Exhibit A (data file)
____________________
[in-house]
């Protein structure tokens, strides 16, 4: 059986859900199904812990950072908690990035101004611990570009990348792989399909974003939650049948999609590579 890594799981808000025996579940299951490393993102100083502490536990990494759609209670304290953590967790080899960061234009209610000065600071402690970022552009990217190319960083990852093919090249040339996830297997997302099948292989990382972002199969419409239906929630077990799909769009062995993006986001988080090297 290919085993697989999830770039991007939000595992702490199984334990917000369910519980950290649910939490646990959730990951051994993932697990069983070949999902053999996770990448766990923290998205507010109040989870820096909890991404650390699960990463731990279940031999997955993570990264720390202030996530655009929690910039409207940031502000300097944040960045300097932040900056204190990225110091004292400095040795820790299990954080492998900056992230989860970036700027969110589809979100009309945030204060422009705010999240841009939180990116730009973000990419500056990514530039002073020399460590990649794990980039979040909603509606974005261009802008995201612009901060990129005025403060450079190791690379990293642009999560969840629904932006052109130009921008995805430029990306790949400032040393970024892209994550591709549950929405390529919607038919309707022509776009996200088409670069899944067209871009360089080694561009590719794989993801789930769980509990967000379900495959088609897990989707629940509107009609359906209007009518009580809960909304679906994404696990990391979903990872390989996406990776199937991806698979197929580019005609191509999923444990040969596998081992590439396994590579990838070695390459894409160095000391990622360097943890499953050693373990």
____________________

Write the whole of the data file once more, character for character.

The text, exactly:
[in-house]
């Protein structure tokens, strides 16, 4: 059986859900199904812990950072908690990035101004611990570009990348792989399909974003939650049948999609590579 890594799981808000025996579940299951490393993102100083502490536990990494759609209670304290953590967790080899960061234009209610000065600071402690970022552009990217190319960083990852093919090249040339996830297997997302099948292989990382972002199969419409239906929630077990799909769009062995993006986001988080090297 290919085993697989999830770039991007939000595992702490199984334990917000369910519980950290649910939490646990959730990951051994993932697990069983070949999902053999996770990448766990923290998205507010109040989870820096909890991404650390699960990463731990279940031999997955993570990264720390202030996530655009929690910039409207940031502000300097944040960045300097932040900056204190990225110091004292400095040795820790299990954080492998900056992230989860970036700027969110589809979100009309945030204060422009705010999240841009939180990116730009973000990419500056990514530039002073020399460590990649794990980039979040909603509606974005261009802008995201612009901060990129005025403060450079190791690379990293642009999560969840629904932006052109130009921008995805430029990306790949400032040393970024892209994550591709549950929405390529919607038919309707022509776009996200088409670069899944067209871009360089080694561009590719794989993801789930769980509990967000379900495959088609897990989707629940509107009609359906209007009518009580809960909304679906994404696990990391979903990872390989996406990776199937991806698979197929580019005609191509999923444990040969596998081992590439396994590579990838070695390459894409160095000391990622360097943890499953050693373990």